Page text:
Objection Sustained

House Republicans throw a daylong tantrum about impeachment procedure.

Georgia Rep. Doug Collins holds out a hand with all five fingers extended in a stop motion as he speaks.
Georgia Rep. Doug Collins, ranking member of the House Judiciary Committee, on Monday in Washington. Doug Mills/POOL/AFP via Getty Images

On Monday morning, after House Judiciary Committee Chairman Jerrold Nadler and his staff made their final cases for impeaching President Donald Trump over his dealings with Ukraine, Republicans offered as final defense of the president a counterprosecution of their own: that it was the Democrats who were guilty of committing a three-year conspiracy to impeach the president and overturn the will of the people.

Their first piece of evidence was the hearing itself. No sooner had Nadler opened the proceedings than a bearded man in a decent-looking suit—who turned out to be Infowars host Owen Shroyer—began shouting that Trump was innocent and that the Democrats, by holding impeachment hearings, were committing treason.

After Shroyer had been hustled out of the room, committee Republicans picked up the theme, peppering Nadler and other Democratic members and counsel with theatrical displays of outrage about procedure. They consistently interrupted Democratic members and counsel by raising parliamentary inquiries and points of order, or they simply spoke over Democrats during their time.

When it was their own turn to speak, they defended the regime by attacking the House majority’s inquiry. “Let’s look at the three things that typically are associated with making your case for a crime, let’s do it against what the majority has said,” said Georgia Rep. Doug Collins, Judiciary’s ranking member. “I think they have motive, they have means, and they have opportunity.”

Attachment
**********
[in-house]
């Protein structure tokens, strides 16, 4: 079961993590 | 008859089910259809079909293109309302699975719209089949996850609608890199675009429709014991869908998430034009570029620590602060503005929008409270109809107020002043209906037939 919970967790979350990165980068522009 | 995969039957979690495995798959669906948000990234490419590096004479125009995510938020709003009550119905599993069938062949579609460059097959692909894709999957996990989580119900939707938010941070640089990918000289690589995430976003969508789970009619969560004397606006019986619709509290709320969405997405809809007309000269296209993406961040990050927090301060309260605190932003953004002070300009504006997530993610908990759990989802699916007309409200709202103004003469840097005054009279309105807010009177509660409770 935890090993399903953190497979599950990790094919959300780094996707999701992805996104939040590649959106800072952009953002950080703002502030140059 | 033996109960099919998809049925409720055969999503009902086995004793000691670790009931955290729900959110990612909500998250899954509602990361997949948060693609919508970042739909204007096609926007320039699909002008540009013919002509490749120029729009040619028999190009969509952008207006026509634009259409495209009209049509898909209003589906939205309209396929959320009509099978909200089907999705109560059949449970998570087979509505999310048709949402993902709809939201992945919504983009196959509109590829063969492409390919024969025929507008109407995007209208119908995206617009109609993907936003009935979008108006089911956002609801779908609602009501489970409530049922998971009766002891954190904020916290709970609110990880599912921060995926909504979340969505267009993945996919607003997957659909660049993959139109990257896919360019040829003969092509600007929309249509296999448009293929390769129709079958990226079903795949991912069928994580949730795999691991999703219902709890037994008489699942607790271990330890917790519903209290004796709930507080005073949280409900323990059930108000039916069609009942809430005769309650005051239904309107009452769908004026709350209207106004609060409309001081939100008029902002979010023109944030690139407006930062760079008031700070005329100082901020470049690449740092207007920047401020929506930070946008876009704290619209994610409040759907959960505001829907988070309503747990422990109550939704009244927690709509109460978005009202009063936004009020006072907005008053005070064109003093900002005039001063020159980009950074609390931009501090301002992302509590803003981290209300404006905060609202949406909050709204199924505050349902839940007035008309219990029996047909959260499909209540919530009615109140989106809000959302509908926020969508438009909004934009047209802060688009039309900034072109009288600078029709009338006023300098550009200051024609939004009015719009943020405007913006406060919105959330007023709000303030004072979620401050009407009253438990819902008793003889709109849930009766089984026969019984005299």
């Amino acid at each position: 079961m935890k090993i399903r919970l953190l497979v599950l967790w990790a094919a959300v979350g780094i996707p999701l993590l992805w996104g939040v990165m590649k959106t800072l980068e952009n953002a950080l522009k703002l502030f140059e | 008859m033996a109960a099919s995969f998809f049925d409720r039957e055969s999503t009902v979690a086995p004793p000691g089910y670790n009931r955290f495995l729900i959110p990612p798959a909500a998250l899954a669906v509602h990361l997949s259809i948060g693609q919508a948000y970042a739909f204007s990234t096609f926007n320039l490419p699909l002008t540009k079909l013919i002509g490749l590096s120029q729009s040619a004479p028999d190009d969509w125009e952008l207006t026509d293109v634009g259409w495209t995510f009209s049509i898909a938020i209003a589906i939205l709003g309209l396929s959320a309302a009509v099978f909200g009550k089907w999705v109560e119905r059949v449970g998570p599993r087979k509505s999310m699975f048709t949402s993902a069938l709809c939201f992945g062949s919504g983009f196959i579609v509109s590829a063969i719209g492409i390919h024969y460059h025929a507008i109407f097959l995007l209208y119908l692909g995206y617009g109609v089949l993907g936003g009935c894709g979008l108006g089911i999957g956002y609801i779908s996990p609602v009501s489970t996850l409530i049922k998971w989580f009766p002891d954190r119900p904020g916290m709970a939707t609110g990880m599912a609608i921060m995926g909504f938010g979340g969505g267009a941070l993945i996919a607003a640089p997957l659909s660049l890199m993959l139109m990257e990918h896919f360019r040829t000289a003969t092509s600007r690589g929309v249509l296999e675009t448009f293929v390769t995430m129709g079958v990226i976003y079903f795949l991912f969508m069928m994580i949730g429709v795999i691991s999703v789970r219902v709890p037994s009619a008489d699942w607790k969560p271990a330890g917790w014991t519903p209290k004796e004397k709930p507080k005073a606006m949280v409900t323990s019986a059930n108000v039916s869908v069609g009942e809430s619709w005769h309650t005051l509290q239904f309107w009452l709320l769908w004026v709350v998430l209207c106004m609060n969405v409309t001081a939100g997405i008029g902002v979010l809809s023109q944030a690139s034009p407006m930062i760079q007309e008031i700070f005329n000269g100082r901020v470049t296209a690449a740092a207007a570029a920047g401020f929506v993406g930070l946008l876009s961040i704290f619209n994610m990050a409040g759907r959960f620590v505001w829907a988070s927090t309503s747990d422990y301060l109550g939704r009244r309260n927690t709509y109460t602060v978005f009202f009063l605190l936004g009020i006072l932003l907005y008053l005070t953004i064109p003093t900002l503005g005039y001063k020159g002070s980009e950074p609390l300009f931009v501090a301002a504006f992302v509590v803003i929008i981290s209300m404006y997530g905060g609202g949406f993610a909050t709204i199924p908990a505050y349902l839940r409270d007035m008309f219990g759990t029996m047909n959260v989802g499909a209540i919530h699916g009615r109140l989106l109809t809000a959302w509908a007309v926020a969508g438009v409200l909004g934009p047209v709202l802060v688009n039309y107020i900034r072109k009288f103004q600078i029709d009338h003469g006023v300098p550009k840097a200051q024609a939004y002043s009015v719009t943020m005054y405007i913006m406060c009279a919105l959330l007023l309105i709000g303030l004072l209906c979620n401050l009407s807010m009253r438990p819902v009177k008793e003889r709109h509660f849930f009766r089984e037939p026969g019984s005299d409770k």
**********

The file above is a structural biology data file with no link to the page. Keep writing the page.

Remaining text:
Collins, never the most linear speaker, scrambled the categories. His basic argument, though, was that Democrats lost in 2016, never gave Trump a chance, were worried that they couldn’t beat him in 2020, and so were using the impeachment process to either damage Trump or take him out before November.

“They’re desperate to have an impeachment vote on this president,” he said. “At the end of the day, all this is about is a clock and a calendar, because they can’t get over the fact Donald Trump is president of the United States, and they don’t have a candidate that they think can beat him.”

Steve Castor, the minority counsel serving as a witness at both the Judiciary and Intelligence panels on Monday, echoed Collins’ theory of the three-year impeachment conspiracy in his opening statement.